While a bridging loan can be used for any legal purpose, some applications are more common than others.
As of 2022, these are six of the most popular uses for bridging loans right now (in no particular order):
1. Buying a home before selling your current home
More households than ever before are using bridging loans to opt out of conventional property chains. Rather than waiting for the sale to close on their current home (and running the risk of a broken property chain), they buy their next home outright with bridging finance. After which, their previous home sells at a later date, the bridging loan is repaid in full, and the transaction is complete.
2. Buying properties at auction
Bridging finance can also be just the thing for meeting the requirements that apply when purchasing properties at auction. If your bid is successful, you will usually have no longer than 28 days to come up with full payment for the property. Such a short timescale renders conventional mortgages out of the question, whereas a bridging loan can be arranged within a few working days. Bridging finance for auction property purchases is a popular choice among commercial investors and everyday home buyers alike.
3. Renovating before selling
Strategic renovations and home improvements before selling can significantly boost a property’s market value. Bridging finance can be used to fund this pre-sale project, ensuring the home sells for its best possible price to maximise the subsequent profits. The bridging loan is then repaid when the home is sold, and the remaining profits are pocketed by the seller.
4. Purchasing an unmortgageable property
Most major banks and High Street lenders are unwilling to issue mortgages for the purchase of uninhabitable homes, or properties in a questionable state of repair. Elsewhere, specialist lenders are more flexible when it comes to these ‘unmortgageable’ properties, which can be purchased with bridging finance. A bridging loan can be taken out against almost any type of property, commercial or residential, irrespective of its condition at the time.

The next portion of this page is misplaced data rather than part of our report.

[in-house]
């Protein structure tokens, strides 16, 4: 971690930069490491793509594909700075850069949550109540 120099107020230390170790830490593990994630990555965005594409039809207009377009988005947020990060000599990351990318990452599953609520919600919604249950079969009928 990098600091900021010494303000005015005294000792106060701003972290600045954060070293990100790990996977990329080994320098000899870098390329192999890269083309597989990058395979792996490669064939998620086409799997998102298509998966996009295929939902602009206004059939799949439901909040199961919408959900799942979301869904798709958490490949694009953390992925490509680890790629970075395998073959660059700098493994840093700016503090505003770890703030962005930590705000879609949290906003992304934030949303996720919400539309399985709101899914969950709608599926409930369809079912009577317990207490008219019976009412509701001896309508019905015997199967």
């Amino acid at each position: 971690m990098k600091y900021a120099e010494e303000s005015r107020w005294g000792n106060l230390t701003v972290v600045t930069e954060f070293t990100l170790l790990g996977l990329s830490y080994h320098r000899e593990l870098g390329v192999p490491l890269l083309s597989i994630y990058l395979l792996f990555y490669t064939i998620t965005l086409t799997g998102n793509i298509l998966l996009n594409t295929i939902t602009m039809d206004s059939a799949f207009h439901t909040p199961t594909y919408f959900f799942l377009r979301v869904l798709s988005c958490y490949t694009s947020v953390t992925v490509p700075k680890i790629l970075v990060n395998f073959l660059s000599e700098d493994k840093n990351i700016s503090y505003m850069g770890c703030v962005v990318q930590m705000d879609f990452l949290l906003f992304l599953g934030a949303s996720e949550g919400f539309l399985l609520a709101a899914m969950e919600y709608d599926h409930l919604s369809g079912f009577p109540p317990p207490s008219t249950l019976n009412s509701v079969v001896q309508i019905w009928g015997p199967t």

5. Preventing repossession
Faced with the prospect of repossession, bridging finance can be used to take control of the sale of your property yourself. Rather than allowing your mortgage provider to repossess and sell your home, you can take out a bridging loan to pay off your mortgage and retain ownership of your property. After which, you can oversee its sale on the conventional property market in the normal way, ensuring you get the best possible price for it and using the funds raised to repay the bridging facility.
6. Covering unexpected tax bills
Businesses and self-employed workers often find themselves facing unexpected tax demands at the worst possible time. Available at short notice, bridging finance can be used to cover these outgoings, as an alternative to heavy penalties and the threat of potential legal action. The loan can then be repaid several weeks or months later when the borrower’s finances are back in order.